Savory Braised Pork: Asado de Boda

articles Food & Cuisine Recipes

Karen Hursh Graber

As its name implies, this dish is traditionally served at weddings. The addition of chocolate makes it reminiscent of mole poblano, but the depth of flavor is achieved with far fewer ingredients. One reason for this is the use of whole spices, lightly toasted and ground, rather than powdered spices, which lose flavor quickly.

Ingredients:

  • 3 ancho chiles, seeded and torn into pieces
  • 3 guajillo chiles, seeded and torn into pieces
  • 4 cloves garlic, peeled and coarsely chopped
  • 2-inch piece cinnamon stick
  • 2 whole cloves
  • 1/4 teaspoon cumin seeds
  • ½ teaspoon dried oregano leaves
  • 2 cups chicken broth
  • oil as necessary
  • 2 pounds boneless pork, cut into 1-inch cubes
  • ½ medium onion, peeled and chopped
  • 2 bay leaves
  • 1 ½ teaspoons each cider vinegar and sugar
  • salt to taste
  • 1 segment Mexican chocolate, such as La Abuelita (about 1 ½ tablespoons}
  • 3 tablespoons orange zest

Preparation:
Soak the chiles in hot water to cover until soft, drain and place in blender. Place garlic in blender. Lightly toast cinnamon, cloves and cumin seeds in a dry pan or on a griddle or comal until just fragrant, being careful not to burn them, then grind in a spice grinder or use a mortar and pestle or molcajete. Add the spices, oregano and 2 cups of chicken broth to the blender and puree until smooth.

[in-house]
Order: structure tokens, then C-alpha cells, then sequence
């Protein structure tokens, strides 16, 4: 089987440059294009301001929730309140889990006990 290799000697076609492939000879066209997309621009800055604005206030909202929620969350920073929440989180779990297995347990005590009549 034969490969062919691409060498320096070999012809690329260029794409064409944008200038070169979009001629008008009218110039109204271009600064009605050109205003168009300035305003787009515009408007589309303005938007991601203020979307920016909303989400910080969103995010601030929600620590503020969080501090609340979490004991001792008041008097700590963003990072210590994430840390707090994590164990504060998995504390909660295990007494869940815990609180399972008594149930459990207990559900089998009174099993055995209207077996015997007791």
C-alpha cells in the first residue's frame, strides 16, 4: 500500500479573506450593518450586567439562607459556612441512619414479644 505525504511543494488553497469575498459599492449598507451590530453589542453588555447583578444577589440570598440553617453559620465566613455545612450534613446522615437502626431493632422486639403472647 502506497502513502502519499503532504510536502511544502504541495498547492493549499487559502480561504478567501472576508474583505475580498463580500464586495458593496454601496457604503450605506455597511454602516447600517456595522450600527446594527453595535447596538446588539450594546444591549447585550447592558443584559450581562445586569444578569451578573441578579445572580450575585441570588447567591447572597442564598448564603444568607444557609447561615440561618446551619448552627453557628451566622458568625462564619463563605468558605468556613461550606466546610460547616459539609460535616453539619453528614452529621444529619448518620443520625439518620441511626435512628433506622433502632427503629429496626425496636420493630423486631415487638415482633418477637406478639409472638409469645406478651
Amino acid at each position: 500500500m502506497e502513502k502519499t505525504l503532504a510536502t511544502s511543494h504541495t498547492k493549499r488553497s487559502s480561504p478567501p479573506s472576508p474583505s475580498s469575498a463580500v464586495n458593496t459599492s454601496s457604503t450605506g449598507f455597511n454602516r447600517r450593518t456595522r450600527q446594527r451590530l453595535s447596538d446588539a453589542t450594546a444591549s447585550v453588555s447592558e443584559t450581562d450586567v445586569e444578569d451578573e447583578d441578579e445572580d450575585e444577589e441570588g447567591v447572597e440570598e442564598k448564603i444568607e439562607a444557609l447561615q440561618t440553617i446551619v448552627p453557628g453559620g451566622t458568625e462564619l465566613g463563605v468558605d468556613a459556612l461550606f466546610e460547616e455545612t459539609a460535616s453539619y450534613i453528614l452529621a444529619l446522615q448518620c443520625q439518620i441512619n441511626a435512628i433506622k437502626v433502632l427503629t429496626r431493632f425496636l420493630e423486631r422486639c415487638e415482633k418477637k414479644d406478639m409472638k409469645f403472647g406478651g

Heat about 2 tablespoons of oil in a Dutch oven, add the pork in batches just to cover the bottom of the pot and brown on all sides, removing each batch before browning the next, and adding oil as necessary to prevent sticking. Saute the onion in the same pot until soft, return the browned meat to the pot and add the pureed contents of the blender and the bay leaves.

Cover the pot, lower the flame and simmer until the meat is tender, about 1 hour. Add vinegar, sugar, salt to taste, chocolate and orange zest, stirring until chocolate has melted. More broth may be added to achieve the desired consistency, which should be like that of heavy cream.

Remove the bay leaves and serve the asado immediately, or make it one day ahead, refrigerate and reheat. Serves 8 as part of a meal with rice and tortillas.

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Published or Updated on: May 6, 2005 by Karen Hursh Graber © 2008
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